On the Internet, mostly in crypto circles, you'll see something like the following in a comment, forum post, on a mailing list, other otherwise:
Do not use fast hashes to store passwords on disk. Use bcrypt.
In most cases, however, the understanding of why to use bcrypt isn't entirely clear. You'll hear the standard answer "It's slow", without a real understand as to "how slow?" nor as to "why is it slow?". In this post, I want to explain why bcrypt is slow, some misconceptions about using fast hashes, and where the real strength of bcrypt lies (hint- it's not speed). Finally, I'll close with an alternative that many are starting to talk about as a possible replacement to bcrypt.
First, when people are talking about using bcrypt for password hashing, they are referring to the bcrypt cryptographic key derivation function, designed by Niels Provos and David Mazières. Bcrypt is designed to be intentionally slow and expensive. It was designed specifically with password storage in mind. The motivation is clear- if a password database of any kind is leaked to the Internet, it should be cost prohibitive for password crackers to make any sort of progress recovering the unknown passwords from the known hashes.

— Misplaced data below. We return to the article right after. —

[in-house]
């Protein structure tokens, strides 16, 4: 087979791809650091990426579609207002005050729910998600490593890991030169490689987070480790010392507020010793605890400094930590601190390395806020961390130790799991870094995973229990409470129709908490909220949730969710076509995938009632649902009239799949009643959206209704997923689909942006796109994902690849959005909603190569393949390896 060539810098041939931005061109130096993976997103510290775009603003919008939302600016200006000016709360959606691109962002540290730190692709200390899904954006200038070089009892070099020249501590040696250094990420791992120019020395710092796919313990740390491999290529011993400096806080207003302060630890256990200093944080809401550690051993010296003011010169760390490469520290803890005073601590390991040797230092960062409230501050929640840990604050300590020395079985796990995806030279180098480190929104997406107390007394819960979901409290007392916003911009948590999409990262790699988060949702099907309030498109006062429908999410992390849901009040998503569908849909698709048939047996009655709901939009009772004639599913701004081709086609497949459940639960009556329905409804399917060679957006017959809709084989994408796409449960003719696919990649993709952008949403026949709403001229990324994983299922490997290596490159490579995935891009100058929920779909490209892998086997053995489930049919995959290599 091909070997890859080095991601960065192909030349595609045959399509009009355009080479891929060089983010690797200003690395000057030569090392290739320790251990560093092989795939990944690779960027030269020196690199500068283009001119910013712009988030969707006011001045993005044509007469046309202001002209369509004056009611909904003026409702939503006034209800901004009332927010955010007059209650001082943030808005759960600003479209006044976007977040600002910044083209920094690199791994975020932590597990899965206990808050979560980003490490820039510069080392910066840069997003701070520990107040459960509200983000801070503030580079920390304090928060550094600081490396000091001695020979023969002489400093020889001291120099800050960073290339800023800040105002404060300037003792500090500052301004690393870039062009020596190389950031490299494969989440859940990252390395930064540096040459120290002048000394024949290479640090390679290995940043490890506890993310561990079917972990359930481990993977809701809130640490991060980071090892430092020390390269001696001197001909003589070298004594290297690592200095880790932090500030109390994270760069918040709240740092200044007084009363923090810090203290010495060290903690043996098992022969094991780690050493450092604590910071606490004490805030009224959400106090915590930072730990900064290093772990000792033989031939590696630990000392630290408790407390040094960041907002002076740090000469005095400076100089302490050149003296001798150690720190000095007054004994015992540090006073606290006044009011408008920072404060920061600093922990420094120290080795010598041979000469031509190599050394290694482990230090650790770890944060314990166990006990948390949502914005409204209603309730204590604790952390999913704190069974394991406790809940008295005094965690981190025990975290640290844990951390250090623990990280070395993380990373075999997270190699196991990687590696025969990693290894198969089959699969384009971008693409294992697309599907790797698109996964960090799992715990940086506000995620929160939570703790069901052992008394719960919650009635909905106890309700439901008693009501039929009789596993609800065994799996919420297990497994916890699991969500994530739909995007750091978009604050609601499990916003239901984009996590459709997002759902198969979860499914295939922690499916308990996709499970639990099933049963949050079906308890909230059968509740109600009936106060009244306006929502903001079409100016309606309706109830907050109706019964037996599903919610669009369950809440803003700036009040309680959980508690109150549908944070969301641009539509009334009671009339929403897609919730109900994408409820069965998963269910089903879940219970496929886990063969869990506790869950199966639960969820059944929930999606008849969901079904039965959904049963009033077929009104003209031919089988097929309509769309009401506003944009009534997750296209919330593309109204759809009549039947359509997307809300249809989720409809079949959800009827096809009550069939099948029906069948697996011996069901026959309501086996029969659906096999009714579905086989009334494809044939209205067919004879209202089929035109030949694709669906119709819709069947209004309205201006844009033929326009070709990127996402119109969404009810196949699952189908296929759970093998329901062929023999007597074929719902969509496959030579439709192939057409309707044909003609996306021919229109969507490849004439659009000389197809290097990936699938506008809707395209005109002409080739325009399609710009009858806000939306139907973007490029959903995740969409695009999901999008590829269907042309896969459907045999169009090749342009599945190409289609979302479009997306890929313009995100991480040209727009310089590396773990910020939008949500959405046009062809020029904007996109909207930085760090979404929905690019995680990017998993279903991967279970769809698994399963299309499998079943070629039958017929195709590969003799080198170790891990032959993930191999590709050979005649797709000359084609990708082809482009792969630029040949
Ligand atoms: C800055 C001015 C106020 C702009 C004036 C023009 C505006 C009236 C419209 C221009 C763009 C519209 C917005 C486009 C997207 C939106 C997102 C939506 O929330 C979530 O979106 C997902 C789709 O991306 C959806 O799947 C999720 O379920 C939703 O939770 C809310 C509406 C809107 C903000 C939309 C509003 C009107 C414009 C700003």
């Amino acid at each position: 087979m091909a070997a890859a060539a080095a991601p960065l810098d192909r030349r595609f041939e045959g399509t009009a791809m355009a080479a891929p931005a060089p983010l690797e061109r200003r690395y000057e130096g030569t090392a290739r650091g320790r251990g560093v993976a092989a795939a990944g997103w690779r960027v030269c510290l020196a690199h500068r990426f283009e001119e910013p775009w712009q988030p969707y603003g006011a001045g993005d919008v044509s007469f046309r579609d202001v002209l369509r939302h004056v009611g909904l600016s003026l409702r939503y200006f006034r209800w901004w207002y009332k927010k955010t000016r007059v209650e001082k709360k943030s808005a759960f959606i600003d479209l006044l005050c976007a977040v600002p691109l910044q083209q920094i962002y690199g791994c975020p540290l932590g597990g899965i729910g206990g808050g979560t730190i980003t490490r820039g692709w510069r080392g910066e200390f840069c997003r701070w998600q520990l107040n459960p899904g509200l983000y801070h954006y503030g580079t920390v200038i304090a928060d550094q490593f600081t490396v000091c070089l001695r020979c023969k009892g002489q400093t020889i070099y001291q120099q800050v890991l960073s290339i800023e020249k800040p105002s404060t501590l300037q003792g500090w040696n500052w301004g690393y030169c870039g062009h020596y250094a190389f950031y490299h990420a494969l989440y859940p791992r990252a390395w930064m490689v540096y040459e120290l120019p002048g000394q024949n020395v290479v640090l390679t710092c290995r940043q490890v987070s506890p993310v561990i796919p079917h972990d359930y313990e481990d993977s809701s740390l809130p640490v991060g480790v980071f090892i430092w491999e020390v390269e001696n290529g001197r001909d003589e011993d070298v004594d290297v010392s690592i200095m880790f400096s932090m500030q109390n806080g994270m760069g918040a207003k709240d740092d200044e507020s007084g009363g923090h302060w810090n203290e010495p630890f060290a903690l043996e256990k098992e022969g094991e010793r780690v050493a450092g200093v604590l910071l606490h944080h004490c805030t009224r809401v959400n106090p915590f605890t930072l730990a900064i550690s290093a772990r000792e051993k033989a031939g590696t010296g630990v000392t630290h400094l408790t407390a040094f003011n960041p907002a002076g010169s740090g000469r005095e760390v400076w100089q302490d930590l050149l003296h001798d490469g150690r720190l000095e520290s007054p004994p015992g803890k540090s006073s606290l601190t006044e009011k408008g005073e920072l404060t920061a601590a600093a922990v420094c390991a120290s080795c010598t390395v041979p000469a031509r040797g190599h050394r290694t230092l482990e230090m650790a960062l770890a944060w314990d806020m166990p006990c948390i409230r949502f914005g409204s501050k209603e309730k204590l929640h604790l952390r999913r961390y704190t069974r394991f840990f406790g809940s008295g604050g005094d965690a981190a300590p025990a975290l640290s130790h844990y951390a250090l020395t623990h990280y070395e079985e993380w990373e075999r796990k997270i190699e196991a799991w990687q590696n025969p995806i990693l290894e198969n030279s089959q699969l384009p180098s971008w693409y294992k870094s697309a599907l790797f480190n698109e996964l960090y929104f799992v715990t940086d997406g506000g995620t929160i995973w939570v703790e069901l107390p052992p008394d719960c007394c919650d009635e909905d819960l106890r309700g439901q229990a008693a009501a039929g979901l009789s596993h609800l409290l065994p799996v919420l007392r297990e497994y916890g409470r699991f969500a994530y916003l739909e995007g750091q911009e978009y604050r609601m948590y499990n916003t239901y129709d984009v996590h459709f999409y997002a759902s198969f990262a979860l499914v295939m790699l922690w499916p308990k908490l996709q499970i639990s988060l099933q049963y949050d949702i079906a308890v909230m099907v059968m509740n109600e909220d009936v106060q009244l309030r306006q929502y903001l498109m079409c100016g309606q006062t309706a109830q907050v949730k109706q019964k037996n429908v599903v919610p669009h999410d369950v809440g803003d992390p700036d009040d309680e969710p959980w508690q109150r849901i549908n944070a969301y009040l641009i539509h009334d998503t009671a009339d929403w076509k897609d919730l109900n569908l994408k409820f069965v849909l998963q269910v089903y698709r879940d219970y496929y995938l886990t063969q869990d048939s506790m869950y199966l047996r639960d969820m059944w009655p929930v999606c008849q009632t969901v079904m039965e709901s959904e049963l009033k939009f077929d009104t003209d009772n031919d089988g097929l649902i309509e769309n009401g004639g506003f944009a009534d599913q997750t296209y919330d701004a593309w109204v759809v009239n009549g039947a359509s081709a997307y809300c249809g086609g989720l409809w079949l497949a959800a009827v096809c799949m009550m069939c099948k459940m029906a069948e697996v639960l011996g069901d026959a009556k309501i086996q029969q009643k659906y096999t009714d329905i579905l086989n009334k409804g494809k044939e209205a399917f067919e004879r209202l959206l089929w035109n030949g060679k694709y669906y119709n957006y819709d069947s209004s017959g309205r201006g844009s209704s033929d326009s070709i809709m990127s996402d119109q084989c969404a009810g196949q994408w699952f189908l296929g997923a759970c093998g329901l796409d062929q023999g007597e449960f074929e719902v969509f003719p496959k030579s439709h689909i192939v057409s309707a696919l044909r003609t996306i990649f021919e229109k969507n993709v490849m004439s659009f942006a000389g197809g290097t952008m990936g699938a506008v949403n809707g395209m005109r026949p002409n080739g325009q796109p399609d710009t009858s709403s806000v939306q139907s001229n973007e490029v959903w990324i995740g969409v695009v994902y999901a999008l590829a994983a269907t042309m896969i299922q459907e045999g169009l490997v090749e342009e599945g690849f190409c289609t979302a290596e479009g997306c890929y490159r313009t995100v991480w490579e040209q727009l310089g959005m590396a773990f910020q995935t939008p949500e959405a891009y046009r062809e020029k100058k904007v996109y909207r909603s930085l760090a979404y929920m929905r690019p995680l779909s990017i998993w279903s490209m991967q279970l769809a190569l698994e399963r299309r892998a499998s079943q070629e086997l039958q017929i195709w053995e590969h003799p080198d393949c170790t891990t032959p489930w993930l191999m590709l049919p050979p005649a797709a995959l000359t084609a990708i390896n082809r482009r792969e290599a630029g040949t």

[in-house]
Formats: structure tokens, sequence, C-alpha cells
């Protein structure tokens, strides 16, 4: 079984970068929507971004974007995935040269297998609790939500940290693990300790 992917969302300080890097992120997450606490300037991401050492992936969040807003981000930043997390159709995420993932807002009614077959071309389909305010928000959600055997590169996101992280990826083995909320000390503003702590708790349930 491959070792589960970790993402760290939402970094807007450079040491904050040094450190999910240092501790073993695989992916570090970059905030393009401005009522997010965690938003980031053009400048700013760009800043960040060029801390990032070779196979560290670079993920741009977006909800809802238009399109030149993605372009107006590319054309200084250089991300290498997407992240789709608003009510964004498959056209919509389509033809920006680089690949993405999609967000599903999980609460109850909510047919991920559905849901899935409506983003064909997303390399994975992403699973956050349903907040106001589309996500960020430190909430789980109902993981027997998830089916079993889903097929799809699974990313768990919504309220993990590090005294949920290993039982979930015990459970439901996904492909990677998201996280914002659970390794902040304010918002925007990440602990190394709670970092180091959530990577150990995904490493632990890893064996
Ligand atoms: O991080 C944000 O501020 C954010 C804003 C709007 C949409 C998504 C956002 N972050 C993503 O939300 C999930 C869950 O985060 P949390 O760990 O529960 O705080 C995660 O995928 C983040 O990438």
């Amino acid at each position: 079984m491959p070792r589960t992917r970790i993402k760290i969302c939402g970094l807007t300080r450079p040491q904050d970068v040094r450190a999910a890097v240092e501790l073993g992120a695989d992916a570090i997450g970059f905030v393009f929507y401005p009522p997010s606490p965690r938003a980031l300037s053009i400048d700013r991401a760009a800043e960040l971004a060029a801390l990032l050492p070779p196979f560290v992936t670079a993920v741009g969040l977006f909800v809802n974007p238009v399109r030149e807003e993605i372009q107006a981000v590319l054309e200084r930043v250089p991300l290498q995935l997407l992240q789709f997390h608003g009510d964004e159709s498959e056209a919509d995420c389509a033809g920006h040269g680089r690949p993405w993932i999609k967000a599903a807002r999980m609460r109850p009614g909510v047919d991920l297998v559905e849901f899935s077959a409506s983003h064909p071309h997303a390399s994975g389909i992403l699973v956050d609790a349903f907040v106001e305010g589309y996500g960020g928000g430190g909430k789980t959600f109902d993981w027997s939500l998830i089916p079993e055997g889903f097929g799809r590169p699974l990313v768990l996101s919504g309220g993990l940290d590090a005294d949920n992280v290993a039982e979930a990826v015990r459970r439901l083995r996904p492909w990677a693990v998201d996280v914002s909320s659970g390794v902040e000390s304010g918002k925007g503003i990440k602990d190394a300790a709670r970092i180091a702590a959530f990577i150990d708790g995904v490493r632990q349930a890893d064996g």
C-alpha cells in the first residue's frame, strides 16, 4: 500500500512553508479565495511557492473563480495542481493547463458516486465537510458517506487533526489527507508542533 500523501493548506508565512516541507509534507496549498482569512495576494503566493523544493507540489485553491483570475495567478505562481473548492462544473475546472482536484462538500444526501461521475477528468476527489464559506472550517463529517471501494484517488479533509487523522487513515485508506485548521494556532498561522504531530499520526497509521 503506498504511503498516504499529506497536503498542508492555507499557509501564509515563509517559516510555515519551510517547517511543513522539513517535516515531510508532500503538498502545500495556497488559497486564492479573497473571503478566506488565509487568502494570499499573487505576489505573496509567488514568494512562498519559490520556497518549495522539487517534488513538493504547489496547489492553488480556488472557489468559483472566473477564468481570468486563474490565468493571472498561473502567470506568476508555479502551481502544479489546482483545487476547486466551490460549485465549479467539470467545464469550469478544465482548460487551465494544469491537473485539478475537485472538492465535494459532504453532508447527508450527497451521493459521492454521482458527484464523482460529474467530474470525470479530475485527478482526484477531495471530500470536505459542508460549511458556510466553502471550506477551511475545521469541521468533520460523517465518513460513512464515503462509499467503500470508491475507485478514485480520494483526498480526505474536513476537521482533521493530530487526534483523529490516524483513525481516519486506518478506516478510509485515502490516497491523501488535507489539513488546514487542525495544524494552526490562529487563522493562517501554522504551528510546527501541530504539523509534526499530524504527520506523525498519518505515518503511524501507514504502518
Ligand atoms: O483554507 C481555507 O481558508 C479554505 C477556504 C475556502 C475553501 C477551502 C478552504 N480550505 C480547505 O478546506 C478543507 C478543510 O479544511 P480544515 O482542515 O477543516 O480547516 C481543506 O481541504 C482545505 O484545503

How does bcrypt work though? What is the algorithm? According to the paper, the core bcrypt function in pseudocode is as follows:
bcrypt(cost, salt, input) state = EksBlowfishSetup(cost, salt, input) ctext = "OrpheanBeholderScryDoubt" //three 64-bit blocks repeat (64) ctext = EncryptECB(state, ctext) //encrypt using standard Blowfish in ECB mode return Concatenate(cost, salt, ctext)
The first function, "EksBlowfishSetup(cost, salt, input)" in the algorithm is defined as follows:
EksBlowfishSetup(cost, salt, key) state = InitState() state = ExpandKey(state, salt, key) repeat (2^cost) // exponential cost by powers of 2 state = ExpandKey(state, 0, key) state = ExpandKey(state, 0, salt) return state
In the "EksBlowfishSetup", you'll notice the "repeat" step uses a binary exponential parameter. As the cost is increased, the time it will take to finish the algorithm will take exponentially longer. Bcrypt was designed with this cost parameter to adjust for Moore's law. As computing strength continues to improve, bcrypt should be flexible in its design to adjust for those advancements. This is why the cost parameter is baked into bcrypt, and why people call it "slow".
Finally, you'll notice the "ExpandKey(state, salt, key)" function in the algorithm. It is defined as follows: